KUMUL captain Paul Aiton cut a forlorn figure when interviewed soon after his team’s disasterous 76-12 loss to New Zealand on Saturday.
The tough competitor would have taken a loss of such proportions personally – after all he is the captain – but his response to questions was telling.
“We were missing something,” Aiton said trying to put a finger on the team’s woes.
“We have to find that something before our next game. It just wasn’t there when we got to the field today. The boys seemed too relaxed.”
Whatever it was Aiton was musing about, the rest of the sane world could see clearly what it was. And it was not having a better team and coach. More so the coach.
PNG were already badly behind the eight-ball heading into the Four Nations with preparations in disaray.
Picking a team made up mostly of PNG-based players was already a “writting on the wall” scenario and added to that an untried and untested coach and you knew things were going to get ugly.
But the most frustrating thing for fans and followers of the Kumuls would be the way in which the new management seemed to be lost in a fantasy world with unrealistic expectations of the team and talking up its chances.
Whether it was just promotional blather or a deep set belief in the side’s ability is open to argument but as they say “the proof is in the pudding” and so far the Stanley Gene-Gary Juffa combination has not produced anything tangible on which to build confidence or hope.
Gene’s qualifications as a coach must be questioned.
Given the team assembled cannot boast the experience and quality of predecessor Adrian Lam’s teams going all the way back to the 2008 World Cup you still have to wonder if Gene was the right choice for the role.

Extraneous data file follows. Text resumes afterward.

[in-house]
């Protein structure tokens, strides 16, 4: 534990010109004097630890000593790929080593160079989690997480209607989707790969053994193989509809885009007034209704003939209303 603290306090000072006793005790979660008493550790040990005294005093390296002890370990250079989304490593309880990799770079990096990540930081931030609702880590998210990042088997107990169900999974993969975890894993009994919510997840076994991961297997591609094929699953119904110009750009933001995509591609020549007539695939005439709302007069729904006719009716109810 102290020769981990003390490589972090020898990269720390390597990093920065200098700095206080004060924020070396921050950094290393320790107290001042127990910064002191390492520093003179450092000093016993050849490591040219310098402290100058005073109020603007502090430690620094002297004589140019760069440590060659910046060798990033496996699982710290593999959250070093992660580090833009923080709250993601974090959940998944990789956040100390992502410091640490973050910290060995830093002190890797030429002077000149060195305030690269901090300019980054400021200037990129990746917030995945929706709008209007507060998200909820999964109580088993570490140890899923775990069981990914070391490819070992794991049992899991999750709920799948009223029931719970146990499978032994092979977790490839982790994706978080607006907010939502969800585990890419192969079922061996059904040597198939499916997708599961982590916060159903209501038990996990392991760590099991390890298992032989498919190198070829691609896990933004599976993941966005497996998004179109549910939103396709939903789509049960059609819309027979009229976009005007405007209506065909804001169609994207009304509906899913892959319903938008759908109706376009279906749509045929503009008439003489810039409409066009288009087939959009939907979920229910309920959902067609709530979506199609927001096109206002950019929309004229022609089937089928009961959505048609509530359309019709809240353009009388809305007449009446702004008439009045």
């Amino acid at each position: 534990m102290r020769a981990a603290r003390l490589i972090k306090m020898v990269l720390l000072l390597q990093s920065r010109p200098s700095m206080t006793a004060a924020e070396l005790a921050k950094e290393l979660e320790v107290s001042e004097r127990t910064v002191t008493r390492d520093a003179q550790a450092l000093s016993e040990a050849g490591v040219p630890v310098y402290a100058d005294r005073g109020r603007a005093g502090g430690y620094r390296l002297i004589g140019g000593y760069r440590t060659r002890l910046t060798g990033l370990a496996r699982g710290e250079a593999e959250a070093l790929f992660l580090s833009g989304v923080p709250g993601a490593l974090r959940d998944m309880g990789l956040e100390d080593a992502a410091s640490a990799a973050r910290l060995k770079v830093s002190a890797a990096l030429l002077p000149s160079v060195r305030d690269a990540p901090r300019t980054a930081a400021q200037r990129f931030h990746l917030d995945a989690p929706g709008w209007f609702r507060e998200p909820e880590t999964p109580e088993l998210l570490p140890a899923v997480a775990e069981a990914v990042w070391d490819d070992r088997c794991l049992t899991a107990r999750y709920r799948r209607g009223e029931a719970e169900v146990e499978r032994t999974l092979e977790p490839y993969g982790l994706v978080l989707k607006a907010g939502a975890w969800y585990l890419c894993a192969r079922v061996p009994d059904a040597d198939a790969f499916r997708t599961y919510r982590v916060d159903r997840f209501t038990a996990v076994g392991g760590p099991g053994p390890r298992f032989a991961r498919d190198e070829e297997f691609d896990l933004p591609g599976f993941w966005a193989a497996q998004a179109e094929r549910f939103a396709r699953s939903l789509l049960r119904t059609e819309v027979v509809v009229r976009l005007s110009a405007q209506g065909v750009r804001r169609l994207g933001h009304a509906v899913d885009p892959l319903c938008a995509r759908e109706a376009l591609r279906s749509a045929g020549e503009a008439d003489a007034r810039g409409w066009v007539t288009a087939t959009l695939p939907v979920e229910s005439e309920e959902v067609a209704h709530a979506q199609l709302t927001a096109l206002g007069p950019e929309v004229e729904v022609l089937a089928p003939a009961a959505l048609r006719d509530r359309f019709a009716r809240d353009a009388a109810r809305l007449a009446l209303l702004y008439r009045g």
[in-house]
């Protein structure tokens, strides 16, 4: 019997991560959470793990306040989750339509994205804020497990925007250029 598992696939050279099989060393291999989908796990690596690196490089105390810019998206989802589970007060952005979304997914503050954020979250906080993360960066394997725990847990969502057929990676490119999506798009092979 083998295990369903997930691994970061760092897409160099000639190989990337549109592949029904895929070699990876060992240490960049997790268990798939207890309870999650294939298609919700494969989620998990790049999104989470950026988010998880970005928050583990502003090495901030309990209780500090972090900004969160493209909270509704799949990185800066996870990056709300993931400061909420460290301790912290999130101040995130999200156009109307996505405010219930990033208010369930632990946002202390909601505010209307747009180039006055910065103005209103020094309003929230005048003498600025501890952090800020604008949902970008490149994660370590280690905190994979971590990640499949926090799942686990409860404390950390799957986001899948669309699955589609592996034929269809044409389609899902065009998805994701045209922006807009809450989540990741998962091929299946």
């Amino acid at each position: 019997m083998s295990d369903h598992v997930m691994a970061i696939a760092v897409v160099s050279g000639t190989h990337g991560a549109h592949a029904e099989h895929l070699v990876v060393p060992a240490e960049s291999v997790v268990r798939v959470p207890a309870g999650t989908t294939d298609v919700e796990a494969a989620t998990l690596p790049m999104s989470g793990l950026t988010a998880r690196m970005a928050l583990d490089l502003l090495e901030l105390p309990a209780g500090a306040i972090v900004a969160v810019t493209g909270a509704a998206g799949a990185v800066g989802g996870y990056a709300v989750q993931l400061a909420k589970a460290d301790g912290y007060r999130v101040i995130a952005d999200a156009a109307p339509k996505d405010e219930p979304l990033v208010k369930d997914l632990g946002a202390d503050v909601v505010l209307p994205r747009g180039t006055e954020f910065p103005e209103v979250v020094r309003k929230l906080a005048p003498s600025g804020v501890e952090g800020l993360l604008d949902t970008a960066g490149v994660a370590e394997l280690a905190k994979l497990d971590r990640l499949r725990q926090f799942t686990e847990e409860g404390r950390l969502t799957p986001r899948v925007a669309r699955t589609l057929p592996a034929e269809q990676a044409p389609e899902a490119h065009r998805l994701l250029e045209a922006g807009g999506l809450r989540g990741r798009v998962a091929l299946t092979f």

Most individuals who eventually take on the head coach’s role have done after years or at least some time as an understudy to an experienced and more often then not successful predecessor.
Not so Gene.
He practically waltzed into the job vacated by Lam in August.
So does he have any pedigree, any expereince as a coach, anything out of the ordinary to offer, maybe a plan of some sort?
From what the Kumuls have produced over the last two months, the answer has to be in the negative.
The selection of the squad has to be scrutinised as well. Several names raised a few eye-brows simply because they came right out of left field and the management could not explain their inclusion other than personal preference.
If the Four Nations is Gene’s test for how he will fare as coach, then the signs do not look promising at all.
There has been no discernable improvement in the Kumuls since the PM’s XIII match and Saturday was a further proof. Do not expect the Kumuls to turn it around against the English.
There are just too many problems with the Kumuls to be able to come close to beating a very ordinary English side.